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Danilo Di Luca and evolution

By:
Robert Millar
Published:
May 24, 2013, 18:45 BST,
Updated:
May 24, 2013, 19:45 BST
Race:
Giro d'Italia

Robert Millar blogs on the Giro d'Italia

Panasonic teammates Phil Anderson, left, and Robert Millar await team introductions at the 1987 Giro d'Italia.

Panasonic teammates Phil Anderson, left, and Robert Millar await team introductions at the 1987 Giro d'Italia.

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L.U.C.A, the last universal common ancestor is considered to be the common organism from which we have all evolved and yet you could be tempted to surmise that little Danilo has somehow bypassed that process and he got stuck with genes shared with the dodo.

Two times he's had a warning and two times his sorry ass has been in front of the judges and yet he still hasn't learned the rules apply to him.

That tells us not only is he arrogant but he is incredibly stupid as well. He must have known when he got the surprise test that he was in trouble and yet he still turned up at the Giro d'Italia all smiles and ambitions. Just what was he thinking when he rode past the Pantani memorial on the Galibier? He obviously has no respect for himself, his fellow competitors and his peers because he had the cheek to try to win on that occasion, and yet there he was following the same slippery slope to tragedy.

Didn't that register anything in his few brain cells? On every stage I saw him involved in the final moves I was thinking how can the other riders let him even show his face when it might matter, aren't they going to make sure he doesn't win anything, aren't they going to ride him down after all the previous crap he has brought to their doorstep.

And all the time the slime ball had been sitting there on a time bomb of his own making. Well I suppose he didn't quite make it on his own as he obviously had some kind of supplier who is equally as guilty and stupid as Di Luca. But then again the chemist, doctor or so called training expert isn't risking their health or even thinking about a whole group's employment prospects.

His previous collaborations when caught and the resulting punishments obviously haven't done much to change his thinking and it looks like they haven't changed the attitudes of those advising him either, so guys please if you can't play by the rules then don't play at all. Find something else to do which has nothing to do with cycling.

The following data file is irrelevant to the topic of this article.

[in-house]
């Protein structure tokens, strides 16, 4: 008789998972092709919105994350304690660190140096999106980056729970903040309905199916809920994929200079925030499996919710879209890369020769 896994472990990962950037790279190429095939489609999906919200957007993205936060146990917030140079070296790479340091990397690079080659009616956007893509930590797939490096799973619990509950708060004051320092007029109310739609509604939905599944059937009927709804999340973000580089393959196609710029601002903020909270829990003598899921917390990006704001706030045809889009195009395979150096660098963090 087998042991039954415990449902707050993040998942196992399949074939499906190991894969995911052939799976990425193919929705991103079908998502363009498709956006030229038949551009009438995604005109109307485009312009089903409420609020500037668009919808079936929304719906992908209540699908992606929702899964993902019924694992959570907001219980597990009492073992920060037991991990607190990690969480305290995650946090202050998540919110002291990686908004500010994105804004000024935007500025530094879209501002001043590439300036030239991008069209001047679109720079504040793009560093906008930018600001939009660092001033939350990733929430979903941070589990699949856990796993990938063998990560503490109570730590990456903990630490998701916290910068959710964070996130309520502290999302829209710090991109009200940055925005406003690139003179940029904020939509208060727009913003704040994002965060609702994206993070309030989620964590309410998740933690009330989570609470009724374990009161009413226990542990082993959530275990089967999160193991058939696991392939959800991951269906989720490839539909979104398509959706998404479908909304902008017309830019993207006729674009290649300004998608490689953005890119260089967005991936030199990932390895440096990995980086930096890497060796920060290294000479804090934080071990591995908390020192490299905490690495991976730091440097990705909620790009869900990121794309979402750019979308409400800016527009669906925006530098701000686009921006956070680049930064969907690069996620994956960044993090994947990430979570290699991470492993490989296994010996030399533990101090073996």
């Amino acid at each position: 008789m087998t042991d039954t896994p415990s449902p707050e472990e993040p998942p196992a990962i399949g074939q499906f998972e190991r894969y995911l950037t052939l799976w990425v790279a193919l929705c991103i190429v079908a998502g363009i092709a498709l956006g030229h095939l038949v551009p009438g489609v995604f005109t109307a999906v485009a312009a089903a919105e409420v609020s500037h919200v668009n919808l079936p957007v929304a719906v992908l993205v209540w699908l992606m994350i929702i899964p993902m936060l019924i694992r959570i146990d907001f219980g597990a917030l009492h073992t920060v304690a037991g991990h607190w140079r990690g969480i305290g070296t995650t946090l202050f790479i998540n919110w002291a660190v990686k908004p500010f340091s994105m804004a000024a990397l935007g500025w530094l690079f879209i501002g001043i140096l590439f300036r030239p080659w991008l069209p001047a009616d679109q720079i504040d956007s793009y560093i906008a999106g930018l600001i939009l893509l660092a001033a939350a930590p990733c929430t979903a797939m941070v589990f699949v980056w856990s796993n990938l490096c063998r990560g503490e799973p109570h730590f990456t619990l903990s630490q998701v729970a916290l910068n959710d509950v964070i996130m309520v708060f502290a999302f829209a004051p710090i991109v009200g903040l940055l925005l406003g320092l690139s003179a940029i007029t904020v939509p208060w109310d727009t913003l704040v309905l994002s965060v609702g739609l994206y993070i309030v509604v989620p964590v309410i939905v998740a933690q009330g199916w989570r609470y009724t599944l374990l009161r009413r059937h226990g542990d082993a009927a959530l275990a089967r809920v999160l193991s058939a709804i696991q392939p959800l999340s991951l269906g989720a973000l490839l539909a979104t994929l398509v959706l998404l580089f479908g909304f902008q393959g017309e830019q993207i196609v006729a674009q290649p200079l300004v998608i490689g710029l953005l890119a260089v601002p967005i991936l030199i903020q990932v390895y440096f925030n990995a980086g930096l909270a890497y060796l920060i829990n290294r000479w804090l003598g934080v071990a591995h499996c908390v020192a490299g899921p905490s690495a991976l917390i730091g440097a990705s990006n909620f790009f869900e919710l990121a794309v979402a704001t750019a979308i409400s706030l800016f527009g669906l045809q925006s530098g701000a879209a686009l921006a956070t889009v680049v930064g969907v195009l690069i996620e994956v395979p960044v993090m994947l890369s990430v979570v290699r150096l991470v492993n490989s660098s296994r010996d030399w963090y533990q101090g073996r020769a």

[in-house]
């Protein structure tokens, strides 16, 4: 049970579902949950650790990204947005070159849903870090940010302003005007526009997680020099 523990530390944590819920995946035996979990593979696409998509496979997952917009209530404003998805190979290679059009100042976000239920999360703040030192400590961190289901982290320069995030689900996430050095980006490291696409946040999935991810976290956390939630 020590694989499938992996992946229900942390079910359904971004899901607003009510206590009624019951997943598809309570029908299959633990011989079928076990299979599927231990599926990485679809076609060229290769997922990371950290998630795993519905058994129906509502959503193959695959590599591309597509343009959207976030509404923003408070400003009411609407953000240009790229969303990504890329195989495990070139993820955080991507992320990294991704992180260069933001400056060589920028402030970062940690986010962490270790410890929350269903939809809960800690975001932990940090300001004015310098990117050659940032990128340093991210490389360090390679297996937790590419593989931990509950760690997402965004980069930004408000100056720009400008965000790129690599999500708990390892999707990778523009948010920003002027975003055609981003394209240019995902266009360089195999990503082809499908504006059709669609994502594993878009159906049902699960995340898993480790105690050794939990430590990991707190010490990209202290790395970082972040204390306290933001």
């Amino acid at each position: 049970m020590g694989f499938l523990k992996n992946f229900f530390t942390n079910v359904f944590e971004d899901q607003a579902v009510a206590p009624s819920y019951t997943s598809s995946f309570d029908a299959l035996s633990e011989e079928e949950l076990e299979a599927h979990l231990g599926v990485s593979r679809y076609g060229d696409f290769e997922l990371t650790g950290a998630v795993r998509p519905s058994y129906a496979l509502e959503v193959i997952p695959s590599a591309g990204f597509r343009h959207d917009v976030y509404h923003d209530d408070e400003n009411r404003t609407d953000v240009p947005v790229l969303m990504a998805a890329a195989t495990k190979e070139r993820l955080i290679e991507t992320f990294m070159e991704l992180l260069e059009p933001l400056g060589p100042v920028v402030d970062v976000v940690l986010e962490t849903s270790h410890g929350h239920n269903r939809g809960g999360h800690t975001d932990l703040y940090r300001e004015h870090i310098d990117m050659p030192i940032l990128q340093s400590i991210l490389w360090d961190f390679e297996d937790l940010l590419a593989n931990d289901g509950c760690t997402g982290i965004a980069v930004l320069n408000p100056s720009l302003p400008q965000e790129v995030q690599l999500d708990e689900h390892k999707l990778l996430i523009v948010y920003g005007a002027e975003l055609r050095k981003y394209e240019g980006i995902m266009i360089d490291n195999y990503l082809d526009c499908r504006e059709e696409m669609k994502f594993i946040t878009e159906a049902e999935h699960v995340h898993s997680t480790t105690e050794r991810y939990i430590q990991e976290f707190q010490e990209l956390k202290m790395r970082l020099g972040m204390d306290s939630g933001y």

I'm not going to let one dumb-ass spoil what has been a great week of racing as the last few stages have shown what this Giro would have been if the weather wasn't so dreadful.

It's definitely been Movistar's week with the revival of Visconti and the confirmation of Intxausti, the latter's win at Ivrea coming after a fantastic last hour of attack and counter attack. That reminded me what Italian racing is usually like: entertaining, tactical and above all flat out. Way, way better than watching riders shiver and shake through pouring rain or even worse snow. I know some people think it's part of what road racing and Grand Tours are about, all conditions, all terrains and the best man wins, but having to be wrapped in plastic doesn't make for good competition.

All in all the Spanish speakers have had a better ending to this Giro than they did at the start with Sanchez looking particularly frisky and Uran pushing Cadel Evans hard for the runner-up spot after the Australian's disappointing time trial. Through all the murk and the gloom, the snow and the last minute deviations Astana and the SS Nibali have sailed almost unchallenged to a commanding lead. While everyone else, Scarponi, Santambrogio, Henao, and Gesink have all had some kind of bad day, the home favourite has remained on course at the head of affairs and his mountain time trial victory showed just how strong he is in these final days.

The young riders coming through like Majka, Navardauskas, Puccio and Kelderman show there is a renewal going on but Vincenzo's been the ray of sunshine in an otherwise trying environment.

Author
Robert Millar

Robert Millar was one of the last pure climbers of the Tour de France, winning several stages in the mountain stages and finishing fourth overall in 1984. He is also the only English speaker to have ever won the prestigious polka-dot jersey climber's competition jersey. Millar retired in 1995 but has continued to follow the sport closely. He was often critical of the media and quickly cuts through the excuses and spin to understand why and how riders win and lose.

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